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We may approximate a bounded nonnegative function $f$ by simple functions $\phi$. Then the standard way of defining the Lebesgue integral of $f$ is $$ \int f d\mu := \sup \Bigg\{ \int \phi : \phi \leq f, \phi \textrm{ is simple}\Bigg\}.$$ I am very comfortable with this definition but it was not until recently while learning about Ito integrals that I began thinking about why the Lebesgue integral is not defined as a limit.

Loosely speaking, if $X_t$ is a stochastic process and $B_t$ a Brownian motion, then the Ito integral $\int_0^t X_s B_s$ is defined by first finding a sequence of elementary processes $E^n_t$ that converge to $X_t$ in $L^2$, and then defining $$\int_0^t X_s dB_s := L^2-\lim_{n \rightarrow \infty} \int E_s^n dB_s.$$ I am curious why a similar construction doesn't work for the Lebesgue integral. That is, if $\{\phi_n\}$ are simple and $\phi_n \rightarrow f$ uniformly, then why can we not define $$\int f d\mu := \lim_{n\rightarrow \infty} \int\phi_n d\mu.$$

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    $\begingroup$ The first definition you give is perfectly unambiguous; in the second definition you have to prove that the limit doesn't depend on the choice of $\phi_n$, and also that such a $\phi_n$ even exists (which may require some hypothesis on the underlying measure space). $\endgroup$ Commented May 30 at 2:33
  • $\begingroup$ @QiaochuYuan Thank you. Are there any known counterexamples where the limiting integral does depend on the choice of $\phi_n$? $\endgroup$
    – CBBAM
    Commented May 30 at 2:37
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    $\begingroup$ It doesn't (although I'm not sure if uniform convergence is the condition you want), but my point is that this has to be shown, if you use the second approach. The first approach doesn't require making any choices at all so you don't have to show any kind of independence of those choices. It's a clean and elegant place to start proving other facts. $\endgroup$ Commented May 30 at 2:46

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One of the very first theorems (essentially a corollary of the MCT) proved right after defining the Lebesgue integral as you’ve done (see e.g Folland/Rudin) is that for a non-negative measurable $f:X\to[0,\infty]$, there exists a sequence $\{\phi_n\}_{n=0}^{\infty}$ of simple functions which pointwise increase to $f$. Then, one shows that $\int_Xf\,d\mu$ defined as the supremum equals $\lim\limits_{n\to\infty}\int_X\phi_n\,d\mu$.

Or one could start off by showing (again, essentially a corollary of the MCT) that the limit is independent of the choice of simple-function exhaustion. If done this way, then the Lebesgue integral is clearly “sequence based”.

In fact, in other books like Amann-Escher Vol III, and Lang, they introduce Banach-valued integration, rather than going through $[0,\infty]$ first. In this approach, you have to abandon the supremum because there’s no ordering in a Banach space. See Why is the Lebesgue Integral defined through integrals of simple functions? for more details along these lines. Finally, regarding your last sentence, note that uniform convergence is the wrong notion when dealing with integrability; we want convergence in $L^1$, not uniformly (on a finite measure space, $L^{\infty}$ convergence implies $L^1$ convergence… but not conversely, so this is too strong a notion; in an infinite measure space, neither implication holds, so we had better choose the correct mode of convergence right from the beginning, which in our case, is $L^1$, since we’re trying to define the integral itself as a bounded linear map). Again, see the link above for how exactly to implement this.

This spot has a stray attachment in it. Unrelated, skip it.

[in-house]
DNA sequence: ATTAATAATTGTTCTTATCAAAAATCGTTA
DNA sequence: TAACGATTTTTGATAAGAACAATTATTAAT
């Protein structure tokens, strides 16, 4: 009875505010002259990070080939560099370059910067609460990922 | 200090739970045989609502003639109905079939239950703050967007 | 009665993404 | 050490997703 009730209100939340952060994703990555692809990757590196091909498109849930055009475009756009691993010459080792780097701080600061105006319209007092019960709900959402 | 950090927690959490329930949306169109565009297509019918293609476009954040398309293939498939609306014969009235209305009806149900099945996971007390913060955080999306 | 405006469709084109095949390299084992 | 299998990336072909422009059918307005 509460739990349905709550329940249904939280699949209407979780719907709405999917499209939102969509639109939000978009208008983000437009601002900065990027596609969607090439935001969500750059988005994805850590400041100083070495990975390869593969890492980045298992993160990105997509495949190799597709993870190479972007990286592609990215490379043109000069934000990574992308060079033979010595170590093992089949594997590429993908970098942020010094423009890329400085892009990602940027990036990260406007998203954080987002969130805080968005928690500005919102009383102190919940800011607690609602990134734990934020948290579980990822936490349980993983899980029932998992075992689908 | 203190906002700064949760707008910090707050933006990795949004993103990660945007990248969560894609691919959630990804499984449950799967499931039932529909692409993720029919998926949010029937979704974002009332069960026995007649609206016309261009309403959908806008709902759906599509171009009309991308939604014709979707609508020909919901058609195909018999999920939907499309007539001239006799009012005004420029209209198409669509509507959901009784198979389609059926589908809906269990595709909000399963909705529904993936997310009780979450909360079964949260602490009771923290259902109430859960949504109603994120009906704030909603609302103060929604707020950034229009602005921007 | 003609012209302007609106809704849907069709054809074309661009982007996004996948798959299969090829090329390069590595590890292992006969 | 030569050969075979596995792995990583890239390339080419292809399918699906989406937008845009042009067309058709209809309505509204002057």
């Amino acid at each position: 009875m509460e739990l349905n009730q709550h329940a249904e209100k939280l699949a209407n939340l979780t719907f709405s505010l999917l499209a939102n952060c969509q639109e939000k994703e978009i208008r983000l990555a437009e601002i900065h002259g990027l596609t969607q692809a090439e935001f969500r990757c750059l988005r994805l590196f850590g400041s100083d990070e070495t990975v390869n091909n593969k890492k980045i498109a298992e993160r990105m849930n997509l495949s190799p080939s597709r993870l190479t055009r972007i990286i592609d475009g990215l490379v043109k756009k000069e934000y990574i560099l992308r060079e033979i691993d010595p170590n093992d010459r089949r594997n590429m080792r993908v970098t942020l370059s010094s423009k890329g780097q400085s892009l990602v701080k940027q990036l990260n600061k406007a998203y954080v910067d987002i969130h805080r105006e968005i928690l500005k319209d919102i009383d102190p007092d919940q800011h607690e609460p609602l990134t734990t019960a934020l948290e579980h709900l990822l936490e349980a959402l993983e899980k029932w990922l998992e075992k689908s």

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  • $\begingroup$ Thank you. So the supremum is a more intrinsic definition (when an ordering is present) because it doesn't require anything else to be shown (e.g. the limit is independent of choice of sequence)? I also read the link you gave and it seems, as you mentioned, pointwise convergence is what we want and not uniform convergence. I have to admit I'm not sure I understand the intuition behind why this is and I think I'm missing something obvious, but why is $\phi_n \rightarrow f$ pointwise the natural type of convergence when constructing an integral? $\endgroup$
    – CBBAM
    Commented May 30 at 3:23
  • $\begingroup$ pointwise convergence isn’t the natural mode of convergence either; it’s a non-trivial theorem (the MCT). That’s why in the link, you see things developed using $\mathcal{L}^1$-Cauchy sequences of simple functions $\{s_n\}$. That is the natural notion of convergence for the integral (sounds almost tautological once you think about it though). $\endgroup$
    – peek-a-boo
    Commented May 30 at 3:26
  • $\begingroup$ Ah I see, so because we have $\phi_n \rightarrow f$ and the $\phi_n$ satisfy the MCT hypotheses (assuming they are chosen so that they are nondecreasing) then we can invoke the MCT to define $\int f d\mu$. Now I see why the supremum definition is more natural when an order exists because the MCT is not needed to define the integral. $\endgroup$
    – CBBAM
    Commented May 30 at 3:38

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